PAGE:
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  • Frederick L Shelton

1 Key Tells Whether You're a Leader or Just Another Manager


My "Magic Millennials" are sharp, goal-oriented and very self-disciplined.

Like most people in the nascent phase of their career, they assume they should ask for guidance from the boss.

This is fine but I'm not a manager. I'm a leader.


So before they come to me with any question, they are required to do something very important: Think.

They must examine the facts, circumstances etc. and then make an analysis and recommendation.


So instead of saying


"Hey boss, what should I do about ____?"


They come to me and say


"Here is what I know. Based on what you've trained us about this, here's what I think we should do."


When they get it wrong, I praise them for their effort and gently explain why another strategy would be more effective.

When they get it right, I praise them for their self-direction, thought process and growth.

Notice what I do in both cases?

If your boss was going to make the mistake of praising too little or praising a bit too much, which would you prefer? Additionally, praise when they get it wrong, eliminates the fear of being wrong in the future and encourages them to innovate. Some of the best business ideas I've received were from people who were relatively new to our firm and business.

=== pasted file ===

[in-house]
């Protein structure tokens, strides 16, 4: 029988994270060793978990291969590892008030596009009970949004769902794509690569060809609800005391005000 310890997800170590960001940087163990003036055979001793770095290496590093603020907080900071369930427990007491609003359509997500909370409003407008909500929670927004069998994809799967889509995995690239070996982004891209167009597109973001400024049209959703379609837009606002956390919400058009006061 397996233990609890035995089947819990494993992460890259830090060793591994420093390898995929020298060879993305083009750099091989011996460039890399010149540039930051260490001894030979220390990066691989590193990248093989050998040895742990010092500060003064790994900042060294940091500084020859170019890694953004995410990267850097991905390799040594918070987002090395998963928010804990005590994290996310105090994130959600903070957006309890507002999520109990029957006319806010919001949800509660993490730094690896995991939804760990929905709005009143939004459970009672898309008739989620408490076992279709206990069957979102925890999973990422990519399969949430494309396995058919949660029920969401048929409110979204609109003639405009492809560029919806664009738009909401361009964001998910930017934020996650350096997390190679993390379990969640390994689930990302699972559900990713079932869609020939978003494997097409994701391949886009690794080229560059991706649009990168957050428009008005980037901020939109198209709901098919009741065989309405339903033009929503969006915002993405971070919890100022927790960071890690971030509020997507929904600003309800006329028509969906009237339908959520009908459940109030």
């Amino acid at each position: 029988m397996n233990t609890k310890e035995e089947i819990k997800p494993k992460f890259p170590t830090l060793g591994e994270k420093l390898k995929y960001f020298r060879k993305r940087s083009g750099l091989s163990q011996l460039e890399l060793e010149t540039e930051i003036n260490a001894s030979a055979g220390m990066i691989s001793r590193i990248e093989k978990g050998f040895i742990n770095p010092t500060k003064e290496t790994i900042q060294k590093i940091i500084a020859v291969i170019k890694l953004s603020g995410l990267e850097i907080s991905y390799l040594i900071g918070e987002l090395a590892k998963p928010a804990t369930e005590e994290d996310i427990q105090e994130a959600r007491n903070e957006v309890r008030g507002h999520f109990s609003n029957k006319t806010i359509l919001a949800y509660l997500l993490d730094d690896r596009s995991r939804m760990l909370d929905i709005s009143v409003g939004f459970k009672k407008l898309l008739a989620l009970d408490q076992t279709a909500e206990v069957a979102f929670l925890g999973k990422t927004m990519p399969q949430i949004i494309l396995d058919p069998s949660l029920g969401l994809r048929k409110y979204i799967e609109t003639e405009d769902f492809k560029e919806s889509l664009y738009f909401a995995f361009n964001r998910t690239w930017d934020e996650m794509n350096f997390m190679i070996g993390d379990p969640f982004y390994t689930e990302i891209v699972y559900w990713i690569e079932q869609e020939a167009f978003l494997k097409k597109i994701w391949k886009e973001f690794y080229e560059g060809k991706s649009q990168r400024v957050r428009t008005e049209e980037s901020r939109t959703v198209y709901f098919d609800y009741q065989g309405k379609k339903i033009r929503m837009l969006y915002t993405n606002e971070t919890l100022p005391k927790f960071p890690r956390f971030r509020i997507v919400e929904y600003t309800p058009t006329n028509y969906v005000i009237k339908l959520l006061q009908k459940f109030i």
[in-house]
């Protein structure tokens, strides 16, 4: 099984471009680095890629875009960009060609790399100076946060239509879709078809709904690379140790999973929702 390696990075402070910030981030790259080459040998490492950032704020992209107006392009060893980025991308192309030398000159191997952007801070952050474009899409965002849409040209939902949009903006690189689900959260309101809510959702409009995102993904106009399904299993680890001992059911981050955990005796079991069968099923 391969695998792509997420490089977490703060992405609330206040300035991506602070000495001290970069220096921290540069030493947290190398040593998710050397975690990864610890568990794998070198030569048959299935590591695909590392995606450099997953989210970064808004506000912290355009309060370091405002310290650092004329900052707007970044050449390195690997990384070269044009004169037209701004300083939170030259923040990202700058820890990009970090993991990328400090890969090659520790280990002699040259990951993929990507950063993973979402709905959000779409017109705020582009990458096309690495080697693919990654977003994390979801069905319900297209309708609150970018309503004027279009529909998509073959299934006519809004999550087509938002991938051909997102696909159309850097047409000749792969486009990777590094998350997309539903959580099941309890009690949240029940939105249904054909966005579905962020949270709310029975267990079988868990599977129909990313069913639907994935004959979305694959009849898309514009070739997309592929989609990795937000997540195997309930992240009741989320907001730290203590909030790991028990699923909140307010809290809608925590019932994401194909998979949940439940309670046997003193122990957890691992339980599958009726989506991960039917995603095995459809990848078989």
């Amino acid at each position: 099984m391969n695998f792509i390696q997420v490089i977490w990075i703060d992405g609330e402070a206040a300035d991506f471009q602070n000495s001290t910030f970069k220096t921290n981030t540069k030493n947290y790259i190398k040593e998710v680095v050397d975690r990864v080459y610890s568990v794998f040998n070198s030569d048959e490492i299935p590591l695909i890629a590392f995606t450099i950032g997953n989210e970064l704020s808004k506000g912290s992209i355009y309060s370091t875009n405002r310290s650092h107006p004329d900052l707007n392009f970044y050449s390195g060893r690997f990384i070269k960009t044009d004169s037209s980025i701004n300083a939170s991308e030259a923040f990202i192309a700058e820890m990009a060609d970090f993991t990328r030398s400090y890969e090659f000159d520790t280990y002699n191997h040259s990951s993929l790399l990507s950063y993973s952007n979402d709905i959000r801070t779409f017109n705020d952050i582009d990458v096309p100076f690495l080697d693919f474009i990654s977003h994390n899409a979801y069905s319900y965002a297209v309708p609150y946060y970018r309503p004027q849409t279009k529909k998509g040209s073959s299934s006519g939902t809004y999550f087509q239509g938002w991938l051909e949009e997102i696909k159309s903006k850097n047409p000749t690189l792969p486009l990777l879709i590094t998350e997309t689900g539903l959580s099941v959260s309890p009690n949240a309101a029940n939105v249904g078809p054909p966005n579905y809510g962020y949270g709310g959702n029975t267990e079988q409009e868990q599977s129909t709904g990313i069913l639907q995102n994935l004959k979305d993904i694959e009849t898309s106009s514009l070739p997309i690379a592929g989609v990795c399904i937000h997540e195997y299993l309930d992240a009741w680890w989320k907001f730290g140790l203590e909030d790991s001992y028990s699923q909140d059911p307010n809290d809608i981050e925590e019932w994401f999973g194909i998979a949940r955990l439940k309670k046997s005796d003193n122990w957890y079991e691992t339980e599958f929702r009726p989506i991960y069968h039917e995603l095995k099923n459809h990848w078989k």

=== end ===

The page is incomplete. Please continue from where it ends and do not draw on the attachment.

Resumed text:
Make them think before they come to you with a question. Praise them when they try and praise them when they get it right.

Create a team of independent and innovative thinkers.


Control-freaks and egomaniacs require employees to ask for direction on everything, and constantly seek approval from the manager.


Leaders empower their employees, encourage growth and independent thinking. They give their people confidence and the chance to shine.

Let your people shine and they will make you a star.

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